Golfers struggle at regional tourney
Hopes were appropriately high, and perhaps that's what makes it all so disappointing.
Returning to the site of its best tournament all season -- Osawatomie -- the De Soto golf team couldn't come close to matching itself at Monday's regional. Rather than qualifying numerous players -- perhaps even the entire team -- to the state tournament, the Cats are left with serious questions and a long off season with which to find the answers.
Not a single De Soto golfer qualified for state.
"It wasn't a good day for us," coach Scott Sharp said. "It was actually the highest scoring tournament we've had in the last five years."
Matt Woywod offered up one of the most puzzling performances. Woywod found his form after an early-season slump and was the definition of calm, cool and collected as he rattled off round after round of mid- to low-80s scores.
When he was last at the Osawatomie course, Woywod shot an 82. Monday he carded a 98.
The story was the same down the Wildcats lineup. De Soto had its best meet of the season when it played in Osawatomie on April 22, shooting a 342. Had the Cats managed the same score, they would have placed second as a team.
Instead they shot a program-worst 395. That's 53 strokes between just the top four players.
Nic Bergmann, who shot an 87 the first time, was 13 strokes worse, at 99. Mitchel Roberts was 17 strokes worse, going from a 90 to a 107.
Scott McKechnie added 10 strokes, from 89 to 99.
It's simply baffling, Sharp said.
"It might have been nerves. It might have been stress. It might have been confidence," Sharp said. "I'm not sure. I looked at playing at Osawatomie again as a huge advantage. A 342 out there was phenomenal and perfectly within the guys' abilities but when the pressure was on, we weren't able to get that done and that's an understatement."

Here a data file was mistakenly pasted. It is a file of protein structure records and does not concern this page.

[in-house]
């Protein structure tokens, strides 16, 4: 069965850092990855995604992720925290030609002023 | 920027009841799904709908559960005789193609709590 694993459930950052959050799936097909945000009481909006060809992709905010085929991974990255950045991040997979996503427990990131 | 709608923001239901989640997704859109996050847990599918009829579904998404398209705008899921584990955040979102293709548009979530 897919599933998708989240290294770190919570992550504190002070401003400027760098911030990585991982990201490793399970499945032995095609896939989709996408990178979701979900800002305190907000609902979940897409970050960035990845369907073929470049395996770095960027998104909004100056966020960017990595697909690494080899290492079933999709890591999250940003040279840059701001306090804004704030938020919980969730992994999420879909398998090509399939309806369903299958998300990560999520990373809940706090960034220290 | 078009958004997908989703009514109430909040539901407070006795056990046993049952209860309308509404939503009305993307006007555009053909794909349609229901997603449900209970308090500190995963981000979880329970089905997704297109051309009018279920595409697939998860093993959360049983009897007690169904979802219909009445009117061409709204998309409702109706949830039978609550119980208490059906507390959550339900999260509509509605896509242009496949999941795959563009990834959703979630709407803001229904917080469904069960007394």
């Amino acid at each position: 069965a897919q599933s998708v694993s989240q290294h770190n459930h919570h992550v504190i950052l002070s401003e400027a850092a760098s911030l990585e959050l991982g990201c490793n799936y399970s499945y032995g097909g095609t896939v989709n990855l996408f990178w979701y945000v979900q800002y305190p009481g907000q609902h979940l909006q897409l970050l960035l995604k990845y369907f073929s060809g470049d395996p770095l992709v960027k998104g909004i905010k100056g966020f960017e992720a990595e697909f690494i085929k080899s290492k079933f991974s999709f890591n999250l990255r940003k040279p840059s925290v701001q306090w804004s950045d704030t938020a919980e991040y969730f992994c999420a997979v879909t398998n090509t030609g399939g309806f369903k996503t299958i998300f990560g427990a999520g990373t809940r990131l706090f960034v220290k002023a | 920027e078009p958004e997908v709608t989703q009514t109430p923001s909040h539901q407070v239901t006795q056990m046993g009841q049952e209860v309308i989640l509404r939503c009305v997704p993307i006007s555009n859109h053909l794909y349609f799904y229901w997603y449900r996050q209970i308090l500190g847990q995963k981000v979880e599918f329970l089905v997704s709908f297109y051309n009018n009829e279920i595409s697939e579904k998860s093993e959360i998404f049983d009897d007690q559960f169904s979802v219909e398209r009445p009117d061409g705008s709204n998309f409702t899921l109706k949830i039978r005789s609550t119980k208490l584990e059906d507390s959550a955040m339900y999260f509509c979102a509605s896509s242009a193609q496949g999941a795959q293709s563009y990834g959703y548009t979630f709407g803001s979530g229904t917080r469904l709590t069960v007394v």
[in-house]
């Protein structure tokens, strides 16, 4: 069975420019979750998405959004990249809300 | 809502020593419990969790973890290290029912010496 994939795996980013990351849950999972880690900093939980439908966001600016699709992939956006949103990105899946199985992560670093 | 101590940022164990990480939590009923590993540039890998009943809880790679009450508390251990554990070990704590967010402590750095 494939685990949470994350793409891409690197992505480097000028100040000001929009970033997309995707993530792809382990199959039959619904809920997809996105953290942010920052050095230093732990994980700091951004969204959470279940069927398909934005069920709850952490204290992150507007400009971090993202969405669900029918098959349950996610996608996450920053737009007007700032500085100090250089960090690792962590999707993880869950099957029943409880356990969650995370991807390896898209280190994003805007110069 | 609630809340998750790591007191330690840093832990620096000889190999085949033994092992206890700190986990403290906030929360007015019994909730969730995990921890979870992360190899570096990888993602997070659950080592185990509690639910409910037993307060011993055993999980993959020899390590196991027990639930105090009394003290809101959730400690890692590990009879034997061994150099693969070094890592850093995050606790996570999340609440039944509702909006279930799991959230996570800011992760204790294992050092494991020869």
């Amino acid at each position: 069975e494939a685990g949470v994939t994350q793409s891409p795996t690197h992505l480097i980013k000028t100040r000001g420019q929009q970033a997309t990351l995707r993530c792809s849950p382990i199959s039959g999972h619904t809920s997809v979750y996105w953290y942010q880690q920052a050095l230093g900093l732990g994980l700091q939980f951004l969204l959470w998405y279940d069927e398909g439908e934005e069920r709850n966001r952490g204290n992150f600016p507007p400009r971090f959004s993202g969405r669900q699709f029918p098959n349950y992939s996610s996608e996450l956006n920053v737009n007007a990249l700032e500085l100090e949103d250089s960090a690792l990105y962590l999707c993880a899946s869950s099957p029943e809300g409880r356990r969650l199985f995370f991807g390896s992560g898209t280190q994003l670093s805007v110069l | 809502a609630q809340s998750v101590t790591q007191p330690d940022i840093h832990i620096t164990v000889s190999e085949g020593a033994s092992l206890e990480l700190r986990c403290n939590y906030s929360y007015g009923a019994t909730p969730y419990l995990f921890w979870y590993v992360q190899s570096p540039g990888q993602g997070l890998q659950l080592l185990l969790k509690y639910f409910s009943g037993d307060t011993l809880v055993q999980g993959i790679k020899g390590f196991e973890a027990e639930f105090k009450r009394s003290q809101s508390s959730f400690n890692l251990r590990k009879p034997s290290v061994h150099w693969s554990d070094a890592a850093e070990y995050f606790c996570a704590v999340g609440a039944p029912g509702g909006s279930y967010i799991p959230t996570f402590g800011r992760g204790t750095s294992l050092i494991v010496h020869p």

While little could explain the gargantuan dip, Sharp did offer up several reasons the squad may have been off its game.
First, it had been a long, long time since the team has played any competitive golf. De Soto's last tournament was on May 3, 12 days before Monday's regional. The last varsity action before that was April 24 at the Frontier League meet in Lawrence.
"I really don't like that gap," Sharp said. "Tournaments naturally build that intensity up and keep the level of excitement up and that long gap provided too long of a mental break."
Also, Monday's rounds came with a little something extra. The regional tournament is the team's only round all season supervised by an official scorer. Sharp speculated the extra set of eyes might have been the final straw.
"It was a very, very frustrating day," Sharp said. "We've shot 382 and 383 on some big blow up days, and some 370s, but we never shot in the 390s. Shooting 395 was a big surprise to everybody."